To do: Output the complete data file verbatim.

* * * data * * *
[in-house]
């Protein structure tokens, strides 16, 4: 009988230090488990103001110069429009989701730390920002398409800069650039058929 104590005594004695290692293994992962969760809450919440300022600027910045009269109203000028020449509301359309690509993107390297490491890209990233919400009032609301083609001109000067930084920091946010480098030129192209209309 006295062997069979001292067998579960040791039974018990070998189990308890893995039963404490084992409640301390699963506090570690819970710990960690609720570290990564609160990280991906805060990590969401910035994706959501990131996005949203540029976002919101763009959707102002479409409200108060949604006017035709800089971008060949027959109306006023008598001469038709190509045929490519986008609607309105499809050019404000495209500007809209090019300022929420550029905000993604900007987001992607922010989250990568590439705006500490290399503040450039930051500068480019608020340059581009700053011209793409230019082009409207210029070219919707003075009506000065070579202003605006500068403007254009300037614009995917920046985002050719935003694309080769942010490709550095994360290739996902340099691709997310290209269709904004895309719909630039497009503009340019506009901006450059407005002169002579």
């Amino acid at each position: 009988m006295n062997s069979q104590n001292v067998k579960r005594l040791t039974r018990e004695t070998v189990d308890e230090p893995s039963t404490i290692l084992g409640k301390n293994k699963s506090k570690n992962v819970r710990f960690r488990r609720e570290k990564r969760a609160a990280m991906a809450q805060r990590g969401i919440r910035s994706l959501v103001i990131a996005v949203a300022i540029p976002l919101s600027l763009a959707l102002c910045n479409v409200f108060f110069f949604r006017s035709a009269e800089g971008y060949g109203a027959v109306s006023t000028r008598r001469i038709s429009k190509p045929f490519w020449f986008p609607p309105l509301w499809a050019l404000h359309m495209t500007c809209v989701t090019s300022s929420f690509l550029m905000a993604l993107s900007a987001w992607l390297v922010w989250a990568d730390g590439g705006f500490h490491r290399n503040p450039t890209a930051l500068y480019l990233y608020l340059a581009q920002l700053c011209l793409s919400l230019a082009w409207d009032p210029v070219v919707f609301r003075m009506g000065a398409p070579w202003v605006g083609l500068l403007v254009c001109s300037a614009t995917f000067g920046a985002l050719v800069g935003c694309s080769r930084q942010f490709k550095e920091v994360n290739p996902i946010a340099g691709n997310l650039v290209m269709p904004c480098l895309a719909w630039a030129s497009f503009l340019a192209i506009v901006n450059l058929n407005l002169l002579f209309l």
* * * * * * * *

[in-house]
């Protein structure tokens, strides 16, 4: 009988230090488990103001110069429009989701730390920002398409800069650039058929 104590005594004695290692293994992962969760809450919440300022600027910045009269109203000028020449509301359309690509993107390297490491890209990233919400009032609301083609001109000067930084920091946010480098030129192209209309 006295062997069979001292067998579960040791039974018990070998189990308890893995039963404490084992409640301390699963506090570690819970710990960690609720570290990564609160990280991906805060990590969401910035994706959501990131996005949203540029976002919101763009959707102002479409409200108060949604006017035709800089971008060949027959109306006023008598001469038709190509045929490519986008609607309105499809050019404000495209500007809209090019300022929420550029905000993604900007987001992607922010989250990568590439705006500490290399503040450039930051500068480019608020340059581009700053011209793409230019082009409207210029070219919707003075009506000065070579202003605006500068403007254009300037614009995917920046985002050719935003694309080769942010490709550095994360290739996902340099691709997310290209269709904004895309719909630039497009503009340019506009901006450059407005002169002579």
């Amino acid at each position: 009988m006295n062997s069979q104590n001292v067998k579960r005594l040791t039974r018990e004695t070998v189990d308890e230090p893995s039963t404490i290692l084992g409640k301390n293994k699963s506090k570690n992962v819970r710990f960690r488990r609720e570290k990564r969760a609160a990280m991906a809450q805060r990590g969401i919440r910035s994706l959501v103001i990131a996005v949203a300022i540029p976002l919101s600027l763009a959707l102002c910045n479409v409200f108060f110069f949604r006017s035709a009269e800089g971008y060949g109203a027959v109306s006023t000028r008598r001469i038709s429009k190509p045929f490519w020449f986008p609607p309105l509301w499809a050019l404000h359309m495209t500007c809209v989701t090019s300022s929420f690509l550029m905000a993604l993107s900007a987001w992607l390297v922010w989250a990568d730390g590439g705006f500490h490491r290399n503040p450039t890209a930051l500068y480019l990233y608020l340059a581009q920002l700053c011209l793409s919400l230019a082009w409207d009032p210029v070219v919707f609301r003075m009506g000065a398409p070579w202003v605006g083609l500068l403007v254009c001109s300037a614009t995917f000067g920046a985002l050719v800069g935003c694309s080769r930084q942010f490709k550095e920091v994360n290739p996902i946010a340099g691709n997310l650039v290209m269709p904004c480098l895309a719909w630039a030129s497009f503009l340019a192209i506009v901006n450059l058929n407005l002169l002579f209309l």